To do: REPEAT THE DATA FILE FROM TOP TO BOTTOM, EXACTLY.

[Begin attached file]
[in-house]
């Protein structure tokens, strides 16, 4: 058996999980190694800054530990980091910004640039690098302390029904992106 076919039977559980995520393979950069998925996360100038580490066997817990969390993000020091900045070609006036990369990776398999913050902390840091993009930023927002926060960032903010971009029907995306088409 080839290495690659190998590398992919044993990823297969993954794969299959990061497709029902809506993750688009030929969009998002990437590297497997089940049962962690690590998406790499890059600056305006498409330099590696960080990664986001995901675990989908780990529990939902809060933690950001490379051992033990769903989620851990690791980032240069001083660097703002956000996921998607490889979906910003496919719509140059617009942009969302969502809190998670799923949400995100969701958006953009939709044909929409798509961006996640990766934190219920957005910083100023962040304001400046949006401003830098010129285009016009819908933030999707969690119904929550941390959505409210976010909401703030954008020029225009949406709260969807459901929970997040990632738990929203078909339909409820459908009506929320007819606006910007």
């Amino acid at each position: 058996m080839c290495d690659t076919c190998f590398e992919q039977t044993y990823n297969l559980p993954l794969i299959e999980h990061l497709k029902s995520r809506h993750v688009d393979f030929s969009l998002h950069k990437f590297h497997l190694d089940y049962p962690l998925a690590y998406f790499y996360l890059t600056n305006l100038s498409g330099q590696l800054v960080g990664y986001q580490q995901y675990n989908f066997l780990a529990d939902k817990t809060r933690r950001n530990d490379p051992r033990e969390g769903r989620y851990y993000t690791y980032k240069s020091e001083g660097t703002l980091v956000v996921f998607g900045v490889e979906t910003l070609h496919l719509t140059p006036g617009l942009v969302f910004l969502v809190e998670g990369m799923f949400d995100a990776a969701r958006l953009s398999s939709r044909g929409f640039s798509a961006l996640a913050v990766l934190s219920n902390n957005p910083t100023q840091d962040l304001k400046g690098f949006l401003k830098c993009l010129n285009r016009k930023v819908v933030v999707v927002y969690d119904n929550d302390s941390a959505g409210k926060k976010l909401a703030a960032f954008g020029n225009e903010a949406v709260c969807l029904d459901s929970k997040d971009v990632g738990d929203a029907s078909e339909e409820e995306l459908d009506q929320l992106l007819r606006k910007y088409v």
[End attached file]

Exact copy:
[in-house]
């Protein structure tokens, strides 16, 4: 058996999980190694800054530990980091910004640039690098302390029904992106 076919039977559980995520393979950069998925996360100038580490066997817990969390993000020091900045070609006036990369990776398999913050902390840091993009930023927002926060960032903010971009029907995306088409 080839290495690659190998590398992919044993990823297969993954794969299959990061497709029902809506993750688009030929969009998002990437590297497997089940049962962690690590998406790499890059600056305006498409330099590696960080990664986001995901675990989908780990529990939902809060933690950001490379051992033990769903989620851990690791980032240069001083660097703002956000996921998607490889979906910003496919719509140059617009942009969302969502809190998670799923949400995100969701958006953009939709044909929409798509961006996640990766934190219920957005910083100023962040304001400046949006401003830098010129285009016009819908933030999707969690119904929550941390959505409210976010909401703030954008020029225009949406709260969807459901929970997040990632738990929203078909339909409820459908009506929320007819606006910007």
């Amino acid at each position: 058996m080839c290495d690659t076919c190998f590398e992919q039977t044993y990823n297969l559980p993954l794969i299959e999980h990061l497709k029902s995520r809506h993750v688009d393979f030929s969009l998002h950069k990437f590297h497997l190694d089940y049962p962690l998925a690590y998406f790499y996360l890059t600056n305006l100038s498409g330099q590696l800054v960080g990664y986001q580490q995901y675990n989908f066997l780990a529990d939902k817990t809060r933690r950001n530990d490379p051992r033990e969390g769903r989620y851990y993000t690791y980032k240069s020091e001083g660097t703002l980091v956000v996921f998607g900045v490889e979906t910003l070609h496919l719509t140059p006036g617009l942009v969302f910004l969502v809190e998670g990369m799923f949400d995100a990776a969701r958006l953009s398999s939709r044909g929409f640039s798509a961006l996640a913050v990766l934190s219920n902390n957005p910083t100023q840091d962040l304001k400046g690098f949006l401003k830098c993009l010129n285009r016009k930023v819908v933030v999707v927002y969690d119904n929550d302390s941390a959505g409210k926060k976010l909401a703030a960032f954008g020029n225009e903010a949406v709260c969807l029904d459901s929970k997040d971009v990632g738990d929203a029907s078909e339909e409820e995306l459908d009506q929320l992106l007819r606006k910007y088409v």